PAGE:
Wednesday, April 8, 2009
Kevin Kelly Highlights Persistence Paradox of Social Networks
Kevin Kelly, who I previously covered in a blog post on his 'The One' vision, recently highlighted on his own site the results of researcher Bernardo Huberman, now at HP Labs of what is defined as the 'Persistence Paradox'.
"People persistently upload content to social media sites, hoping for the highly unlikely outcome of topping the charts and reaching a wide audience. And yet, an analysis of the production histories and success dynamics of 10 million videos from YouTube revealed that the more frequently an individual uploads content the less likely it is that it will reach a success threshold. This paradoxical result is further compounded by the fact that the average quality of submissions does increase with the number of uploads, with the likelihood of success less than that of playing a lottery."
The conclusion suggests that increasing uploads improves quality but not hits.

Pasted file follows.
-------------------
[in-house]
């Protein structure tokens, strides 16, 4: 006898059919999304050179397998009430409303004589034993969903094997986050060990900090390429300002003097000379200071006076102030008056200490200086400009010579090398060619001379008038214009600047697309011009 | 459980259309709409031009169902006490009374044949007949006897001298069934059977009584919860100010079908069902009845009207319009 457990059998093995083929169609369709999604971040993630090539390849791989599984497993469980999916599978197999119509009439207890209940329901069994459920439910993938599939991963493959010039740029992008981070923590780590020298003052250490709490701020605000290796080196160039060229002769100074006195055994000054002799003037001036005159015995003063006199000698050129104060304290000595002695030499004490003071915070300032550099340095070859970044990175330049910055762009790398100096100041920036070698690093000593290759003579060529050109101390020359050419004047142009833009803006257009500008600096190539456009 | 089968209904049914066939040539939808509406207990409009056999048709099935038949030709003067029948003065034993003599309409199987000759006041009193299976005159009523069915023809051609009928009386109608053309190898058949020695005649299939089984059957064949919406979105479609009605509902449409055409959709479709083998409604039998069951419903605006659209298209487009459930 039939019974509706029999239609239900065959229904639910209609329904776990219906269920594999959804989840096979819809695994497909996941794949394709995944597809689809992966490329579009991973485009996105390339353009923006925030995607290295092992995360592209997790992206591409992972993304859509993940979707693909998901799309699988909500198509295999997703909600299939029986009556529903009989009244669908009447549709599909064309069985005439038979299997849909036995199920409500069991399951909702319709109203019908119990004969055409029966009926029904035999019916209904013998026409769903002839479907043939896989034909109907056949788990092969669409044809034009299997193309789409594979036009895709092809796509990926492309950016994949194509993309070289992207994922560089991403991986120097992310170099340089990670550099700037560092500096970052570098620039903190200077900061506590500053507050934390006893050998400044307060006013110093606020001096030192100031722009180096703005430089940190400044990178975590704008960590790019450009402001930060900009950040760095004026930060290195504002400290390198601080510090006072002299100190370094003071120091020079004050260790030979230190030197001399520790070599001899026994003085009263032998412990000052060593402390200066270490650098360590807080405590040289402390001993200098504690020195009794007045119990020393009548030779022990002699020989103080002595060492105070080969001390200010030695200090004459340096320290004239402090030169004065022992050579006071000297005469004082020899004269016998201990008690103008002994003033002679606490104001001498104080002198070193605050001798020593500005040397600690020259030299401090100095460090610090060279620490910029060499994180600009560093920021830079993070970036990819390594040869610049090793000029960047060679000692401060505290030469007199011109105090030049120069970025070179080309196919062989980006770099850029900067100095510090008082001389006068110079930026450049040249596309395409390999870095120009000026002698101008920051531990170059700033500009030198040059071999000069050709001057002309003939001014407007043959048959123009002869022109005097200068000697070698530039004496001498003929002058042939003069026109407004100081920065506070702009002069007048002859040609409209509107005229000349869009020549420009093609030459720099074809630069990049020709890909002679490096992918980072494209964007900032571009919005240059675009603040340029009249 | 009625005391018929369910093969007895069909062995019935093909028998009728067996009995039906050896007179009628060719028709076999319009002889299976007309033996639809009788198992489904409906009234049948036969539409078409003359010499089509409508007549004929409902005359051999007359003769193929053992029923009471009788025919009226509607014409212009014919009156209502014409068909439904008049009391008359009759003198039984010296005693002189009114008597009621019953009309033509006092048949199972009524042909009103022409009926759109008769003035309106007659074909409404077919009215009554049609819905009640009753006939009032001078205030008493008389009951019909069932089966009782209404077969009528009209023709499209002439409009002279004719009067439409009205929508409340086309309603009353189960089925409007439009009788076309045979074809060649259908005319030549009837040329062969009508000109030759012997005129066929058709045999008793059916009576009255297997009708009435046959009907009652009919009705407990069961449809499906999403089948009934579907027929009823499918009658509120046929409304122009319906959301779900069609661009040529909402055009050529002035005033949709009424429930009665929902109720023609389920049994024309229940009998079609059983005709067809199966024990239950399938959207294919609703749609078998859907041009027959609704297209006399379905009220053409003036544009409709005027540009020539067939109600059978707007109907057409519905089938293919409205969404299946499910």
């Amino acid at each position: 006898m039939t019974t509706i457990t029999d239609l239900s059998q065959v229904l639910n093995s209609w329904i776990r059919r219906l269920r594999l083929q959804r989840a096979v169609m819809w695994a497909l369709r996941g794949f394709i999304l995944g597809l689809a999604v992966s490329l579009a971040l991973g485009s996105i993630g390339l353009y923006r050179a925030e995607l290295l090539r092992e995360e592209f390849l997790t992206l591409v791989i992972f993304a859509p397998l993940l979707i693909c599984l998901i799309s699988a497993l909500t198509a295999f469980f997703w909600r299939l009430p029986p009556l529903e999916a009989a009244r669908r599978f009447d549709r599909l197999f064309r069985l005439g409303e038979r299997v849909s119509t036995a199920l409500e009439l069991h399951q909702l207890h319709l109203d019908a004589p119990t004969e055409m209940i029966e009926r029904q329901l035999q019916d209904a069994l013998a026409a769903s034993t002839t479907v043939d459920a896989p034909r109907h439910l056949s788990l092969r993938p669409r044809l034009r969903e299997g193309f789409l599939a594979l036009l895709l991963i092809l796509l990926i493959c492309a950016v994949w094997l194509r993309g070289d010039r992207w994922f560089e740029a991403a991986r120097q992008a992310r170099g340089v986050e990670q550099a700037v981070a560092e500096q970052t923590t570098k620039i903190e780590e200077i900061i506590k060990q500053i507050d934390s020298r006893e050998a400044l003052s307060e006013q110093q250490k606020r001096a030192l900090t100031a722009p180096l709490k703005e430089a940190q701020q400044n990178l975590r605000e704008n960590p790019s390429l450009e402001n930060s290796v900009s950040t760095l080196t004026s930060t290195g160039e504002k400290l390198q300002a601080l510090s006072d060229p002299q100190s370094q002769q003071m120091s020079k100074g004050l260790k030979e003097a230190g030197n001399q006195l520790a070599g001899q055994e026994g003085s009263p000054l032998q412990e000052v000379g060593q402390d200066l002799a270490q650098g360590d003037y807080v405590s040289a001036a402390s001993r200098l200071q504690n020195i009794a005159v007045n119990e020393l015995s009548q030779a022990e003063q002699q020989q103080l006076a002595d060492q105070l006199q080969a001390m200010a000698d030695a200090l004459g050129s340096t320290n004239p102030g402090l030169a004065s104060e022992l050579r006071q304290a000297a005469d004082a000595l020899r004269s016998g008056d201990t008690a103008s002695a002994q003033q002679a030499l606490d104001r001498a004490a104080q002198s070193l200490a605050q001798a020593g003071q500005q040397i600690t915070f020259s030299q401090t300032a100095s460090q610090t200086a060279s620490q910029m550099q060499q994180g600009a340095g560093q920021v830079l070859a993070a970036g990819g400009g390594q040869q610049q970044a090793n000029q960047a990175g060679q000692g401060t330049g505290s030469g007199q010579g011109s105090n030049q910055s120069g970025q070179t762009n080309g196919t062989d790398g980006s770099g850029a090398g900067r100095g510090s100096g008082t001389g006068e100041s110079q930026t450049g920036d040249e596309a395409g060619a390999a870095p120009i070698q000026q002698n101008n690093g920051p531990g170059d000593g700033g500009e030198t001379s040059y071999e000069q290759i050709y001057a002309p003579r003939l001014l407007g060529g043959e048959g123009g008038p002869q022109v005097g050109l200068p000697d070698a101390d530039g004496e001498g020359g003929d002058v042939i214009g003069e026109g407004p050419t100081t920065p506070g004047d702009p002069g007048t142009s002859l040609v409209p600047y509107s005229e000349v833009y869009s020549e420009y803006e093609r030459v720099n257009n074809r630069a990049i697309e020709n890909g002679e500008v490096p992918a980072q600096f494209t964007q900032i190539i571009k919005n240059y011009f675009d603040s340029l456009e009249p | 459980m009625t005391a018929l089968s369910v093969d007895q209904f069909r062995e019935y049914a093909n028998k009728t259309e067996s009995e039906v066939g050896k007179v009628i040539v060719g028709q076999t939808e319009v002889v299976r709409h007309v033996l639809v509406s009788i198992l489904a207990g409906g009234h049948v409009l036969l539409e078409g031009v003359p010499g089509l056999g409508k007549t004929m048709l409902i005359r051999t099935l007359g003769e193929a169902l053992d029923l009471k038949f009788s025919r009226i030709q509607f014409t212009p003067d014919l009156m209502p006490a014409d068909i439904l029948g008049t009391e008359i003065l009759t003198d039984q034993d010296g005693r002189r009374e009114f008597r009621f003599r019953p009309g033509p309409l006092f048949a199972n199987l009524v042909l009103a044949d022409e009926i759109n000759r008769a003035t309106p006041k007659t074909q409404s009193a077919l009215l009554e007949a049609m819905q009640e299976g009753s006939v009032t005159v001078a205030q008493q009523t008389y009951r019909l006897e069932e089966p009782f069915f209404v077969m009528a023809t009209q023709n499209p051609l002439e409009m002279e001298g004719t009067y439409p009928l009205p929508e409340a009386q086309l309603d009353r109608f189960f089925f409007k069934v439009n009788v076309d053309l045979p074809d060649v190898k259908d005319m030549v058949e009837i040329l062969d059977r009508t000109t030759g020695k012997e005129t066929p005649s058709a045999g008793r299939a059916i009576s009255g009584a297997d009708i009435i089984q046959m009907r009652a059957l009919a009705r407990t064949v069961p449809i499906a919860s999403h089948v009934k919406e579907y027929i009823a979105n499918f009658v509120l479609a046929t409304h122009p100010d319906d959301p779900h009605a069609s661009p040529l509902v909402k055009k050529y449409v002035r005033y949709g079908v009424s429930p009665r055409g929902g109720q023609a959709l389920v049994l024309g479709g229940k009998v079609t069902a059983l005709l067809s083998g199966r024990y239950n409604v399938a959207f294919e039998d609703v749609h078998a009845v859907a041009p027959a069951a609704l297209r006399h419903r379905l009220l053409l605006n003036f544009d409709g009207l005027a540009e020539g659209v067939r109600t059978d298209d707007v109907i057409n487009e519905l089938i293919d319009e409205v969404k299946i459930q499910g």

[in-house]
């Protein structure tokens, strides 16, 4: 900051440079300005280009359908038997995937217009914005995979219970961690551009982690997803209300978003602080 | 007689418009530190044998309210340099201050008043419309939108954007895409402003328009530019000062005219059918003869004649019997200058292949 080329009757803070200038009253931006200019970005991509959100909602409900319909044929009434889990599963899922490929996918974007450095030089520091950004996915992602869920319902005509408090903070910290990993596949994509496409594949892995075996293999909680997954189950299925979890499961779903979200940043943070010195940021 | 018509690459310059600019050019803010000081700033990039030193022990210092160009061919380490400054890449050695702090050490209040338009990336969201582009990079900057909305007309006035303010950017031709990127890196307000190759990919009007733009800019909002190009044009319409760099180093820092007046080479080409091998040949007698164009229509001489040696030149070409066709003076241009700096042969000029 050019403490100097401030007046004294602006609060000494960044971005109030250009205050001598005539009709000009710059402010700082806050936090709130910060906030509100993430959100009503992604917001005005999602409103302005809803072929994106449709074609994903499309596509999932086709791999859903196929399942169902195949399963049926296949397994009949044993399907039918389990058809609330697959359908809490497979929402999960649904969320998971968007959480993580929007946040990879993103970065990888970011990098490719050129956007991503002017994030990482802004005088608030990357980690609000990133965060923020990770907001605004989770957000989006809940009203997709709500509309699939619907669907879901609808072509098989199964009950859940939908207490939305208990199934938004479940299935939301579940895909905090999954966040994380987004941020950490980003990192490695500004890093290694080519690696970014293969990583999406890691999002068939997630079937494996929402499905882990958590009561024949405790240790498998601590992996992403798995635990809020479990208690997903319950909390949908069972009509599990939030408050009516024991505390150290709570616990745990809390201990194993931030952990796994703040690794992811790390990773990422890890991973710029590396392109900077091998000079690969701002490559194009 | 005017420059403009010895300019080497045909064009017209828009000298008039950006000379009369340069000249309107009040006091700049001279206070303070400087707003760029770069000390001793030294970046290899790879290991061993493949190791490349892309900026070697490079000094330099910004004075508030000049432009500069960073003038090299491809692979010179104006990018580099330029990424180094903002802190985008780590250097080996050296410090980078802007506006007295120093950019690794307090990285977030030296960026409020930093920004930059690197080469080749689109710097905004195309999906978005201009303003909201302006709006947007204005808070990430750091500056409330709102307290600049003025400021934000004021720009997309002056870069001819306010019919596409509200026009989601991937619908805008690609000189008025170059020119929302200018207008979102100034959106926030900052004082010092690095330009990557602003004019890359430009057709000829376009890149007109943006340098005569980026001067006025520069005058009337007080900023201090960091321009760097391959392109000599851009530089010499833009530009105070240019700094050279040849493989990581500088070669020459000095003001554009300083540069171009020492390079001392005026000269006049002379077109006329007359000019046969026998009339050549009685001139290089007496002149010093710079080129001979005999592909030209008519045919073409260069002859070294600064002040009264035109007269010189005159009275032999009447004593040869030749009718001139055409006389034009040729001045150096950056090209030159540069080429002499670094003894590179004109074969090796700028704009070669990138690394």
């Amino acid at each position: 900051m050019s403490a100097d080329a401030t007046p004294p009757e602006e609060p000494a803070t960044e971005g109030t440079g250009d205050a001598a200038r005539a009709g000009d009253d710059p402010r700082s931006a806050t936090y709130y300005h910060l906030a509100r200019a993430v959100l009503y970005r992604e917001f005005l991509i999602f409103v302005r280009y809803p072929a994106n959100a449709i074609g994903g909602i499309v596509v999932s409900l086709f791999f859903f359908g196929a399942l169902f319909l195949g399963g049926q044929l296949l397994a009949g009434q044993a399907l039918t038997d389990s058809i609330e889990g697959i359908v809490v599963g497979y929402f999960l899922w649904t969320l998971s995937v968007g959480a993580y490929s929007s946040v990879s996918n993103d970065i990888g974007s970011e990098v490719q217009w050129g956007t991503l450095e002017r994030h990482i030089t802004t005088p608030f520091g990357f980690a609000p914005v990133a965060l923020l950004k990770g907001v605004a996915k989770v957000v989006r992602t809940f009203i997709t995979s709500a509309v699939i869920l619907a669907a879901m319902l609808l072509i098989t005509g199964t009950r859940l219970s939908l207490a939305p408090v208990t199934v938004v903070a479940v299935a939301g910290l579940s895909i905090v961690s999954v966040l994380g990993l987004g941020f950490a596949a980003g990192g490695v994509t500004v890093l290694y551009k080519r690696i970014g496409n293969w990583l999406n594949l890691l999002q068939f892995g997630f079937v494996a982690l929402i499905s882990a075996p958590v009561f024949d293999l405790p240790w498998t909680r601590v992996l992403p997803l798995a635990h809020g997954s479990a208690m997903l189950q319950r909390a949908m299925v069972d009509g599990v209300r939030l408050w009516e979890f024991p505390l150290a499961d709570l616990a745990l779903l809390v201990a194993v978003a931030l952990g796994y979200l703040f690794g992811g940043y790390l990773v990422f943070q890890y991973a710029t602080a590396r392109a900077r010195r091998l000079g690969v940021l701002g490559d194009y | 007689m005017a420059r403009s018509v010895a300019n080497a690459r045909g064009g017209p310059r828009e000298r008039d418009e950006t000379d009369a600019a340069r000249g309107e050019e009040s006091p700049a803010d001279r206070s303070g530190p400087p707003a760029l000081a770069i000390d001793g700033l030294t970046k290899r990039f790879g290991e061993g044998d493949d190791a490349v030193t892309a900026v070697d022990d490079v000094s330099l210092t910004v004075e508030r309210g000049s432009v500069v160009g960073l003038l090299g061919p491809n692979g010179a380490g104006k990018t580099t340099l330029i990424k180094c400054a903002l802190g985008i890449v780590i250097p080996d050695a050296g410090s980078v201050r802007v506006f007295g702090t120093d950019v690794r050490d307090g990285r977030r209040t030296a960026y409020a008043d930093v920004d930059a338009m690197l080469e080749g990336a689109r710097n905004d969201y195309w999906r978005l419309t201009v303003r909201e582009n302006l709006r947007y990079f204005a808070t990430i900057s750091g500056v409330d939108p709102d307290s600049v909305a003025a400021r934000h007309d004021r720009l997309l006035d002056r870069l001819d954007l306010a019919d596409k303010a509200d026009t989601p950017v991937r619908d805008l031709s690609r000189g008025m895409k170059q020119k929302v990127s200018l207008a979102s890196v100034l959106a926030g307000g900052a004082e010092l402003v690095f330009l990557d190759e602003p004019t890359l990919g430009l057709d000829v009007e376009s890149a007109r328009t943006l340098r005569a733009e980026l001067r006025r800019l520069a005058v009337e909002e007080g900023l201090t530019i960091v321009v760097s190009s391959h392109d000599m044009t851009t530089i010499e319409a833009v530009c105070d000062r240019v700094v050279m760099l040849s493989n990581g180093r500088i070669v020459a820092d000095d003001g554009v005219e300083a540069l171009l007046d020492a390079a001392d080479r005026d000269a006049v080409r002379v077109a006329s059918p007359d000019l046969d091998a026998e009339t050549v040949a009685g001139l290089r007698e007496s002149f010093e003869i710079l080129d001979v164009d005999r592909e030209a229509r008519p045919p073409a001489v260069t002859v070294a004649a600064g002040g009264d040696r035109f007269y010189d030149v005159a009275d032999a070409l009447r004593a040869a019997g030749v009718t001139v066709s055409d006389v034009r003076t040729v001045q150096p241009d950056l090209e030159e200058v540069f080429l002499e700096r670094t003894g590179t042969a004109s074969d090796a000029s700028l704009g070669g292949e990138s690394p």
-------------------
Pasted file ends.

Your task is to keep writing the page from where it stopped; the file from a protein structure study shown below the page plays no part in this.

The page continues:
Unfortunately, the paper does not examine the issue of photo uploads, and any link between number of uploads and user motivation/success in achieving his goals.
Had it done so, it may have offered some useful insights for Facebook, now the world's second largest online repository of photos after ImageShack (with 20bn images). Techcrunch recently reported that it has earmarked $100m to buy servers-with $30m spent this year alone with storage provider NetApp.
All of this just as relevant for pure play mobile social networks though on a lower scale-while uploading of photos from mobile is fairly standard, upload speeds for photos (let alone videos) mean data volumes still remain relatively low.